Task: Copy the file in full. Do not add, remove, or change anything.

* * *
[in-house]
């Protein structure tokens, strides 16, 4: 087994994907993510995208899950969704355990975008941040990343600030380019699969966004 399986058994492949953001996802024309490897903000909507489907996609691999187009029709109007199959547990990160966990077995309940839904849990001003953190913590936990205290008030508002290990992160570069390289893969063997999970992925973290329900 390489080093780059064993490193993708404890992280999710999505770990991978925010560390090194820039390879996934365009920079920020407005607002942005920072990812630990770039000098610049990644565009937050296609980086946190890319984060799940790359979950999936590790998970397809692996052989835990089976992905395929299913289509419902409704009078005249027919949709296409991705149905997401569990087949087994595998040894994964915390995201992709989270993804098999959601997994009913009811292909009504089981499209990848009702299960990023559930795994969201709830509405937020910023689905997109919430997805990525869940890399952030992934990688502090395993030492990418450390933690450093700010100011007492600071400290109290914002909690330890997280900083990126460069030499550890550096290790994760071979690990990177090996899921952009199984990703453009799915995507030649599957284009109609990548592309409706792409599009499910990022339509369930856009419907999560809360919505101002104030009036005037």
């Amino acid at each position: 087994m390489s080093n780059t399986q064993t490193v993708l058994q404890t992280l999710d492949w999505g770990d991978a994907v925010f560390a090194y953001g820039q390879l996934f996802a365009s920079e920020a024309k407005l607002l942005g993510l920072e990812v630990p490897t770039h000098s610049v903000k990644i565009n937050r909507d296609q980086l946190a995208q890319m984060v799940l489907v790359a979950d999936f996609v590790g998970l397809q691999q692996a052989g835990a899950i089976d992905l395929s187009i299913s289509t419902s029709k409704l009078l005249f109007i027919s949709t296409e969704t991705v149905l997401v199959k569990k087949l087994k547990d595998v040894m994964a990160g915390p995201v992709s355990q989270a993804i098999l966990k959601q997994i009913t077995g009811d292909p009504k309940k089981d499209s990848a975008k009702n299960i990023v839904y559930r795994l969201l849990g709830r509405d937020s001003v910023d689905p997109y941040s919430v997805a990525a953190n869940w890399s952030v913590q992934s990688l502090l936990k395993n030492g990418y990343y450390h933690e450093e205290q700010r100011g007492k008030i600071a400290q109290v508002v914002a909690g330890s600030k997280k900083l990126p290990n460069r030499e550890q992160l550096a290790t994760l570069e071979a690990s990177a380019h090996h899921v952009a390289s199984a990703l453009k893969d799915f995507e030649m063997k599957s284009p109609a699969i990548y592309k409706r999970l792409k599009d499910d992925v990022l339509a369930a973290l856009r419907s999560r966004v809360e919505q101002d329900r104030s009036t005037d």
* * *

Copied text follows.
[in-house]
């Protein structure tokens, strides 16, 4: 087994994907993510995208899950969704355990975008941040990343600030380019699969966004 399986058994492949953001996802024309490897903000909507489907996609691999187009029709109007199959547990990160966990077995309940839904849990001003953190913590936990205290008030508002290990992160570069390289893969063997999970992925973290329900 390489080093780059064993490193993708404890992280999710999505770990991978925010560390090194820039390879996934365009920079920020407005607002942005920072990812630990770039000098610049990644565009937050296609980086946190890319984060799940790359979950999936590790998970397809692996052989835990089976992905395929299913289509419902409704009078005249027919949709296409991705149905997401569990087949087994595998040894994964915390995201992709989270993804098999959601997994009913009811292909009504089981499209990848009702299960990023559930795994969201709830509405937020910023689905997109919430997805990525869940890399952030992934990688502090395993030492990418450390933690450093700010100011007492600071400290109290914002909690330890997280900083990126460069030499550890550096290790994760071979690990990177090996899921952009199984990703453009799915995507030649599957284009109609990548592309409706792409599009499910990022339509369930856009419907999560809360919505101002104030009036005037």
């Amino acid at each position: 087994m390489s080093n780059t399986q064993t490193v993708l058994q404890t992280l999710d492949w999505g770990d991978a994907v925010f560390a090194y953001g820039q390879l996934f996802a365009s920079e920020a024309k407005l607002l942005g993510l920072e990812v630990p490897t770039h000098s610049v903000k990644i565009n937050r909507d296609q980086l946190a995208q890319m984060v799940l489907v790359a979950d999936f996609v590790g998970l397809q691999q692996a052989g835990a899950i089976d992905l395929s187009i299913s289509t419902s029709k409704l009078l005249f109007i027919s949709t296409e969704t991705v149905l997401v199959k569990k087949l087994k547990d595998v040894m994964a990160g915390p995201v992709s355990q989270a993804i098999l966990k959601q997994i009913t077995g009811d292909p009504k309940k089981d499209s990848a975008k009702n299960i990023v839904y559930r795994l969201l849990g709830r509405d937020s001003v910023d689905p997109y941040s919430v997805a990525a953190n869940w890399s952030v913590q992934s990688l502090l936990k395993n030492g990418y990343y450390h933690e450093e205290q700010r100011g007492k008030i600071a400290q109290v508002v914002a909690g330890s600030k997280k900083l990126p290990n460069r030499e550890q992160l550096a290790t994760l570069e071979a690990s990177a380019h090996h899921v952009a390289s199984a990703l453009k893969d799915f995507e030649m063997k599957s284009p109609a699969i990548y592309k409706r999970l792409k599009d499910d992925v990022l339509a369930a973290l856009r419907s999560r966004v809360e919505q101002d329900r104030s009036t005037d």